“What? Who sh*ts like this?" I blurted, and clenched my abdominal muscles as though I were about to push out a Ford pickup–a sturdy American car.

“Just touch her head!" my husband instructed, elated. “Feel it. She's almost out."

I clamped my body back against the handicap rails above the toilet. “I can't."

“Honey, come on, feel her head," he said again.

“I can't," I repeated, unprepared for the realness of a child to congeal in my mind. “I want drugs," I pleaded for the umpteenth time to no avail.

My midwife took hold of the reigns. “Honey, open your eyes and look at me now."

I looked.

“The baby's head is half way through your birth canal. She has twenty minutes or she's going to suffocate."

Suddenly I was confused. “Who sh*ts like this?" I retorted. “Do you sh*t like this? I don't sh*t like this."

We all snickered a little “no," and transferred to the bed. Several more pushes and something warm and smooth slid out of my body.

“Did I do it; is she out?" I asked.

My midwife scrunched her forehead and peeped under the blanket. “No honey, you just sh*t yourself. Let's get you cleaned up."

I cringed, and continued pushing as hard and as frequently as I knew how. With each push, the baby inched out a little further, but I felt as though it would never happen. “I can't!"

My husband and midwife encouraged, “Yes you can! You already are!"

I zoned back in. It was true. I was. “Help me with my legs," I told them. My husband held my legs behind me, and in several more pushes, a creature emerged from my body. Her name is Sydney.

I cried instantly, as did my husband, who recited, “You did it!" in pure bliss.

A few moments later, my midwife pulled out the placenta, which my husband later ate (kidding, kidding).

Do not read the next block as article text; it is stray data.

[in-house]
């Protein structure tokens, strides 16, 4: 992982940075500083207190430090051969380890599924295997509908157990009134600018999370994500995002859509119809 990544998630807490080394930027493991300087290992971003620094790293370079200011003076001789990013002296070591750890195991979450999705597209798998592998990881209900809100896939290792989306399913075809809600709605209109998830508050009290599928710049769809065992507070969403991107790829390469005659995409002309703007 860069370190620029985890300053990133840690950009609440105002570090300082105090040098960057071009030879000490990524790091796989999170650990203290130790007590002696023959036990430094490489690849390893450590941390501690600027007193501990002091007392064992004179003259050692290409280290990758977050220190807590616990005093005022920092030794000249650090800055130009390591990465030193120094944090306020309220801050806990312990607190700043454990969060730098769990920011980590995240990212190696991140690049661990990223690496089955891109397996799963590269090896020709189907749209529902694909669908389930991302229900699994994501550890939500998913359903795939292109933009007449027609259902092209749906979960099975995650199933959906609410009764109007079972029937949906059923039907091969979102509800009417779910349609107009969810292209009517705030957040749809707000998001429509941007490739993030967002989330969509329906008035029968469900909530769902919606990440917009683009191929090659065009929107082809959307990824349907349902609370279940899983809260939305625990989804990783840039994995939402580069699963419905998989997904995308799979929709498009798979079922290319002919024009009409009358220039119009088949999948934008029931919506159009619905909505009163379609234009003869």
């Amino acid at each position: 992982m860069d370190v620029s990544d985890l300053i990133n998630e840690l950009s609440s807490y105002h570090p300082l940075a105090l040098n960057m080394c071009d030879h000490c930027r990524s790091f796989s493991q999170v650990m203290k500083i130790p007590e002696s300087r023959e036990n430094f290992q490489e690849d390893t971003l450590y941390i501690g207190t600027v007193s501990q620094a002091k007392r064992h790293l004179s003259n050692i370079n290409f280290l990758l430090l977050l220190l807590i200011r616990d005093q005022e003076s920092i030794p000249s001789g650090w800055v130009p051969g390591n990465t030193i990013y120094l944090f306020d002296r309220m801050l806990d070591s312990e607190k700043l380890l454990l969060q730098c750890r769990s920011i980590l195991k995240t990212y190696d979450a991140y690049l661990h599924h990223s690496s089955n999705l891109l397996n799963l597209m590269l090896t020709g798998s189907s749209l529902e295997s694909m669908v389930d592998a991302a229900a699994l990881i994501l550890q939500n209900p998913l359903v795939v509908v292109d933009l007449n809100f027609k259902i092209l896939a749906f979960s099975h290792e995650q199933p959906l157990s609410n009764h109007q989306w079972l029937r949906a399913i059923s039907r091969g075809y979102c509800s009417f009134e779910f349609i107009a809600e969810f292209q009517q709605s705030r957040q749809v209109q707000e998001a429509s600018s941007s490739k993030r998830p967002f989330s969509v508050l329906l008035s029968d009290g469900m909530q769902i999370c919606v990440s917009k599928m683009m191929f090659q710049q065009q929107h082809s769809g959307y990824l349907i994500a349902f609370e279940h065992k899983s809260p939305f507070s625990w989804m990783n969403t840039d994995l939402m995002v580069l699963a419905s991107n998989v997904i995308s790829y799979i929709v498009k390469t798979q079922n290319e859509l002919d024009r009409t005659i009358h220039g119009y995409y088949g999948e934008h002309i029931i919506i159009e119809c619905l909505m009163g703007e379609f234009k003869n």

It was baller. Confetti fell from the ceiling. My makeup artist zoomed over to prepare us for our family photo shoot, and the Paparazzi eagerly stood in line outside waiting for a coveted chance to meet my newborn. I am being sarcastic, of course, but childbirth is no small feat–I was a hero on top of the world.

Yes, there I was holding my little one, thanking the heavens she was all right, but at that same time, I was also looking down at my deflated belly sack, trembling while my midwife stitched together what remained of my lady parts. My breasts filled with milk, a sensation akin to filling an over-stuffed water balloon with a hose, and before I could blink, people were pinching my nipples and trying to explain to me how Sydney was supposed to latch. The room then filled with residents and strangers who watched me in the nude as if I were their third-grade biology experiment. When I rose to pee, so much blood exploded from my nether bits that the cleanup crew had to throw away the mattress. I imagine this isn't unusual. I imagine many women have their own versions of the same story. Why? Because this is real life.

And business, my friends, is real life too. It's messy. It doesn't SWAAY too far one way or another, regardless of how you are wired or, in my case, MISSWIRED (a little homage to the terrific book I wrote in vignettes while cradling my newborn through her early years of life).